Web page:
The nomination will be submitted through the U.S. Department of State to the offices of the World Heritage Centre in Paris, France. After reviews by World Heritage Centre staff and by the International Council for Monuments and Sites (ICOMOS), it will be considered for inscription on the World Heritage List by the World Heritage Committee, which is a rotating body of 21 nations elected from among the signatories of the World Heritage Convention.
Inscription as a World Heritage Site does not impose any legal restrictions on property owners or neighbors of sites, nor does it give the United Nations any management authority or ownership rights in U.S. World Heritage Sites, which continue to be subject only to existing federal and local laws. The agreement of the property owner is required by U.S. law in order for a site in this country to be nominated to the World Heritage List.
As previously announced, the Department of the Interior plans to revise the candidate list, or Tentative List of potential future U.S. World Heritage nominations, by 2016. Interested parties may suggest properties for consideration at any time.
For further information, please consult the National Park Service, Office of International Affairs website.
“The San Antonio Missions”
The San Antonio Missions are nominated under World Heritage cultural criteria (ii), (iii) and (iv) as the most complete and most intact example of the Spanish Crown's efforts to colonize, evangelize, and defend the northern frontier of New Spain during the period when Spain controlled the largest empire in the world. Situated along a 7.7-mile stretch of the San Antonio River, these five Spanish colonial mission complexes were built in the early eighteenth century. The missions' more than fifty standing structures, archaeological resources, and landscape features include labores, a rancho, residences, a grist mill, granaries, workshops, wells, lime kilns, churches, conventos, and perimeter walls for protection. The ensemble of missions includes extensive agricultural irrigation systems of acequias, dams, and an aqueduct.
The United States revised and resubmitted its World Heritage Tentative List in January of 2008; under the World Heritage Committee's Operational Guidelines, properties must be included on a country's Tentative List before they can be nominated.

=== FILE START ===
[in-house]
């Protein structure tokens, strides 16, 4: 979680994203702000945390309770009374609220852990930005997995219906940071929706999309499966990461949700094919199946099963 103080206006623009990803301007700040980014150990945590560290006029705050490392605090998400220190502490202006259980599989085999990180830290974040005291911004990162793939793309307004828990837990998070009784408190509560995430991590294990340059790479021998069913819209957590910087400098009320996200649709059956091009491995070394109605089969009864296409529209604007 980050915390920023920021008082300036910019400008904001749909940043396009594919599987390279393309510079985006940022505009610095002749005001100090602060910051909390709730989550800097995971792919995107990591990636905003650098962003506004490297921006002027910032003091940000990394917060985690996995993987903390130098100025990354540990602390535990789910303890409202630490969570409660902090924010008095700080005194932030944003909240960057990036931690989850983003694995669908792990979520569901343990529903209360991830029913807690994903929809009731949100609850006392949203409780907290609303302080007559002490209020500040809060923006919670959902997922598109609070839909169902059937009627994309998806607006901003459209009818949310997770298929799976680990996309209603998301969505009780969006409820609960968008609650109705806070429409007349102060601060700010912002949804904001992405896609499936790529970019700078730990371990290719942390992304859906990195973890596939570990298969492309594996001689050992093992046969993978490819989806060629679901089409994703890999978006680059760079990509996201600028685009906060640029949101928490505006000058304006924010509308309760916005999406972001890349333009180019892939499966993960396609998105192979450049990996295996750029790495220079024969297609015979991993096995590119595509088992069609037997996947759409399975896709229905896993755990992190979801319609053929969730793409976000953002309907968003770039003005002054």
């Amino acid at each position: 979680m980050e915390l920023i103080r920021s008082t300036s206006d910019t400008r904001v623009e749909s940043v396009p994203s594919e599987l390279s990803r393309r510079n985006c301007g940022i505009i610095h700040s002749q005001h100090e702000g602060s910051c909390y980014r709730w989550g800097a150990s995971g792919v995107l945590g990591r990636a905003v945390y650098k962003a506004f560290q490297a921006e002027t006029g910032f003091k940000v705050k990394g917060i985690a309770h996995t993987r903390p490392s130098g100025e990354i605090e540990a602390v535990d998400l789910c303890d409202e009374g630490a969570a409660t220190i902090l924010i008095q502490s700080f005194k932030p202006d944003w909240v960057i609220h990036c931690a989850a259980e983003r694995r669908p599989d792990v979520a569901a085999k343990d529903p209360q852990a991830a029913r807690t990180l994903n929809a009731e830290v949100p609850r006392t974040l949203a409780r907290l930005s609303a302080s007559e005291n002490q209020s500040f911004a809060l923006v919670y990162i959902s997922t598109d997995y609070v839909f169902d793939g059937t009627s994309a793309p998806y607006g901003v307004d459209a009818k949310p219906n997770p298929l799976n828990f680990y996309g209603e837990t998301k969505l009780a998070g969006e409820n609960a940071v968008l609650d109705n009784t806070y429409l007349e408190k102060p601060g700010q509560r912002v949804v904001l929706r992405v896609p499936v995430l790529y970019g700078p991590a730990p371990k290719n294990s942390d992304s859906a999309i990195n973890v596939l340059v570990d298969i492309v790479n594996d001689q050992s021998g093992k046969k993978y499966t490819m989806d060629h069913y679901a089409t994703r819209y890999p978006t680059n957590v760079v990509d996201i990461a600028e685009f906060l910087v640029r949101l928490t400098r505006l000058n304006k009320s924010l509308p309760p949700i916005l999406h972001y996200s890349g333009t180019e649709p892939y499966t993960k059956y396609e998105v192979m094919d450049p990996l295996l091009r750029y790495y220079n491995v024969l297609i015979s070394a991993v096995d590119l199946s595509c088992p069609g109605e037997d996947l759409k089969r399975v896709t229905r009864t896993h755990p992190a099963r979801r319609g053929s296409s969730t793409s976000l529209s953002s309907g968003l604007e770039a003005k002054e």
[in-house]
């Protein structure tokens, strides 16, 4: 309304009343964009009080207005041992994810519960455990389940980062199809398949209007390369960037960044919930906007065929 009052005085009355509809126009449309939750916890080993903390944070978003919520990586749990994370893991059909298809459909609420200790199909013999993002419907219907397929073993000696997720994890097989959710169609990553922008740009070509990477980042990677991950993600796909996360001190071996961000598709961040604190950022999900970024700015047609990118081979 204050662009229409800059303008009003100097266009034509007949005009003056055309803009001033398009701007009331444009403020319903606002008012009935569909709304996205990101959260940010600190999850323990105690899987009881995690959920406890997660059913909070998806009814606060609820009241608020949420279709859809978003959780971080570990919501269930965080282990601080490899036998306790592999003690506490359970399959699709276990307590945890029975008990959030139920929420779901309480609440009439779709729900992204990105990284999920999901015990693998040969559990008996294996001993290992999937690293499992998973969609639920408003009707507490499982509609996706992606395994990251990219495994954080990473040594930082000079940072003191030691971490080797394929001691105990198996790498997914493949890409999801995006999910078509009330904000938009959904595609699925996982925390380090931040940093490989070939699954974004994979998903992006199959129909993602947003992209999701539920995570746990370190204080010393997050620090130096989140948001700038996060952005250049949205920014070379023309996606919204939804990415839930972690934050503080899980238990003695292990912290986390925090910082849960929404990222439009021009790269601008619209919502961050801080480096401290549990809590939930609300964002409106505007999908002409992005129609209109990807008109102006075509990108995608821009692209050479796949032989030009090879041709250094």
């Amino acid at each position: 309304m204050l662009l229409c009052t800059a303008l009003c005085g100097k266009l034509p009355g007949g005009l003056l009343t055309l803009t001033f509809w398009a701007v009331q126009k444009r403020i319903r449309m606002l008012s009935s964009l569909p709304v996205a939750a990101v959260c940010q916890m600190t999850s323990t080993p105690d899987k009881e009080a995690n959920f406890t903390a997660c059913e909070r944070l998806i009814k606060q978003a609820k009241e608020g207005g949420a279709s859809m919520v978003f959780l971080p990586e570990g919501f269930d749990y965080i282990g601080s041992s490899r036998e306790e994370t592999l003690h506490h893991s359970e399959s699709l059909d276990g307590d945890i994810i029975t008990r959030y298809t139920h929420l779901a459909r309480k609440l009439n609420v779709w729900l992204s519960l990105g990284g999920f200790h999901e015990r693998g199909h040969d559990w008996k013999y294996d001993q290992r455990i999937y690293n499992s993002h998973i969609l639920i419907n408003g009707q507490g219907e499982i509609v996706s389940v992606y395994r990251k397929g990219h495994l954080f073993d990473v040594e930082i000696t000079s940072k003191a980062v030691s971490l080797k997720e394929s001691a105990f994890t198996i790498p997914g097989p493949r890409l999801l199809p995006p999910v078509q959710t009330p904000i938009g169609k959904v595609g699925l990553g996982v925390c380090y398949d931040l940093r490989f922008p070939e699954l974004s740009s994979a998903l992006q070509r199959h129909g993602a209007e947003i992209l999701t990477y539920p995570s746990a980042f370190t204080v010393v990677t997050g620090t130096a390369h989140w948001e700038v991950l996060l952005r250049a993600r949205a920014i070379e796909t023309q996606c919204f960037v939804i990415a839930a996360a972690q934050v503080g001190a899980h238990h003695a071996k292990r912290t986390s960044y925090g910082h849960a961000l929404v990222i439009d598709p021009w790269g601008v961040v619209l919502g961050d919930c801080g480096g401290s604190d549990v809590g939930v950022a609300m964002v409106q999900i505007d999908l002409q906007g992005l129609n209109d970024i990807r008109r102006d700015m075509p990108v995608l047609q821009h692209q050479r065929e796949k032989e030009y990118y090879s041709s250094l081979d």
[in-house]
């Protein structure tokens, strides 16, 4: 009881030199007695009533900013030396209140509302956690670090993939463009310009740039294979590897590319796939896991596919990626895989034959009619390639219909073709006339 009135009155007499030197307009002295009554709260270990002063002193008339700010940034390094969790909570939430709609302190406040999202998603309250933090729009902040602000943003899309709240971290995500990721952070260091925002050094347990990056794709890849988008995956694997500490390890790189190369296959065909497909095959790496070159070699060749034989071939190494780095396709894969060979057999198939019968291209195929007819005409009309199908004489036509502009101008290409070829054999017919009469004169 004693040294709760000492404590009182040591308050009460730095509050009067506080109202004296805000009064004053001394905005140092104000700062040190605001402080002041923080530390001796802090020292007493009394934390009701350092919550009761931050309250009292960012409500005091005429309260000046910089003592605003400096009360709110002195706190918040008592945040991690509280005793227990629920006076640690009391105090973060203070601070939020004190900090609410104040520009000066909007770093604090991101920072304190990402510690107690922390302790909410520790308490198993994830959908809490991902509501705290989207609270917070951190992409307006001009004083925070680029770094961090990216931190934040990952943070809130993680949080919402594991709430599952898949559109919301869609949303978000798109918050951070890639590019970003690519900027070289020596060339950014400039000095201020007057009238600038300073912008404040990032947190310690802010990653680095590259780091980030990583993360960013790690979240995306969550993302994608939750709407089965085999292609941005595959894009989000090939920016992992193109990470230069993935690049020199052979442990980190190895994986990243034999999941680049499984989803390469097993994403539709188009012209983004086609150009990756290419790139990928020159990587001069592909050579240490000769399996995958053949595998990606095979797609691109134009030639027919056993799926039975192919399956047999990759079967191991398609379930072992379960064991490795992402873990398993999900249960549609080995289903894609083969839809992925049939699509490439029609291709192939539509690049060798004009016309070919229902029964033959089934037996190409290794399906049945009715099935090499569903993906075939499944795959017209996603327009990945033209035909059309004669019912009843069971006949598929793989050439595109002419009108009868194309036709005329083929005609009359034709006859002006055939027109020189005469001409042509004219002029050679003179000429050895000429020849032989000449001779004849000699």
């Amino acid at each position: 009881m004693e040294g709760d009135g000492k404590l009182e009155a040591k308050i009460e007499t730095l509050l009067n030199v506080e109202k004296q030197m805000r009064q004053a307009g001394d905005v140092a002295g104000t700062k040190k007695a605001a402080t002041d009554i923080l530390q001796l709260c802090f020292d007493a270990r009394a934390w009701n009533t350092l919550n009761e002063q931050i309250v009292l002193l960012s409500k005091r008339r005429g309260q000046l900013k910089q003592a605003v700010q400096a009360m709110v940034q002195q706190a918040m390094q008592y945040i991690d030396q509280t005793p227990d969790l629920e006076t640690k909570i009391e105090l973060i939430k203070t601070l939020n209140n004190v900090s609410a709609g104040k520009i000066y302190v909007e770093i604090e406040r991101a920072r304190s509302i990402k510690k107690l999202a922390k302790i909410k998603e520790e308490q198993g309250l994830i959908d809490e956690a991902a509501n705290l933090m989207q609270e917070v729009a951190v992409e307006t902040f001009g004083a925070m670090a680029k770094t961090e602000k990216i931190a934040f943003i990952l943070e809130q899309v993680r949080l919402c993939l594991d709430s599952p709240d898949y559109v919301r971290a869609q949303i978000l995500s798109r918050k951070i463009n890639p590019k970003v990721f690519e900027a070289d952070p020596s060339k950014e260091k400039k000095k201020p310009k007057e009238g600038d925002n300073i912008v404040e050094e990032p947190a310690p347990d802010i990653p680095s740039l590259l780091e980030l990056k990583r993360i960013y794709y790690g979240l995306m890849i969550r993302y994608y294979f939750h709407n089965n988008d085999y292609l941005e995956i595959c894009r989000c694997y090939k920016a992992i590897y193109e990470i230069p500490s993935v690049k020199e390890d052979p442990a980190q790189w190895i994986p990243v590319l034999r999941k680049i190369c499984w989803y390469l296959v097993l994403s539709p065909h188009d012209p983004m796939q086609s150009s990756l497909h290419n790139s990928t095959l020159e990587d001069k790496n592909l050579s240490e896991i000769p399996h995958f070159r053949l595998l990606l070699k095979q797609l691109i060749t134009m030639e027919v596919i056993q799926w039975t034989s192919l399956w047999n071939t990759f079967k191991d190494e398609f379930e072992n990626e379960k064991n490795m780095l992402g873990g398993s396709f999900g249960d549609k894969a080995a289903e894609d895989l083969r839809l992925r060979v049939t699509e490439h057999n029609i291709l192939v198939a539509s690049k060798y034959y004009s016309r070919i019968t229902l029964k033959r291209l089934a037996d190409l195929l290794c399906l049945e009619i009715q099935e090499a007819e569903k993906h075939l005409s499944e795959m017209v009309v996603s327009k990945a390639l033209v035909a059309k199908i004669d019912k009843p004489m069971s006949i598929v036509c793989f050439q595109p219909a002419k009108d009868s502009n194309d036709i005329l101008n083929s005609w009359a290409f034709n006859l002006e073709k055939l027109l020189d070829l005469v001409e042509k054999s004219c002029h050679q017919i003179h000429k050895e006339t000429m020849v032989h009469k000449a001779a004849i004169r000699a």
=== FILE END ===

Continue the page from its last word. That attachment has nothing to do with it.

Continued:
There are 12 additional properties or groups of properties on the Tentative List. Of these, the “Monumental Earthworks of Poverty Point” in Louisiana was nominated last year and will be considered by the World Heritage Committee this summer; and a group of buildings designed by Frank Lloyd Wright has been authorized to prepare a nomination, which is now in development.
Decisions on the timing and sequence for future nominations will be made periodically by the Department, and will include an opportunity for public comment. More information on the World Heritage Program can be found here.
The current World Heritage Sites in the U.S, with the year of their inscription, are:
Wrangell-St. Elias and Glacier Bay National Parks and Preserves, with Kluane and Tatshenshini-Alsek National Parks and Reserve in Canada (1979)
Grand Canyon National Park (1979)
Redwoods State and National Parks (1980)
Yosemite National Park (1984)
Mesa Verde National Park (1978)
Everglades National Park (1979)
Hawaii Volcanoes National Park (1987)
Papahanaumokuakea Marine National Monument (2010)
Cahokia Mounds State Historic Site (1982)
Mammoth Cave National Park (1991)
Waterton-Glacier International Peace Park, jointly with Canada (1995)
NEW YORK / NEW JERSEY
Statue of Liberty National Monument (1984)
Carlsbad Caverns National Park (1995)
Chaco Culture National Historical Park (1987)
Taos Pueblo (1992)
NORTH CAROLINA / TENNESSEE
Great Smoky Mountains National Park (1983)
Independence Hall, part of Independence National Historical Park (1979)
Monticello and the University of Virginia (1987)
Olympic National Park (1981)
WYOMING / MONTANA / IDAHO
Yellowstone National Park (1978)
La Fortaleza-San Juan National Historical Site (1983)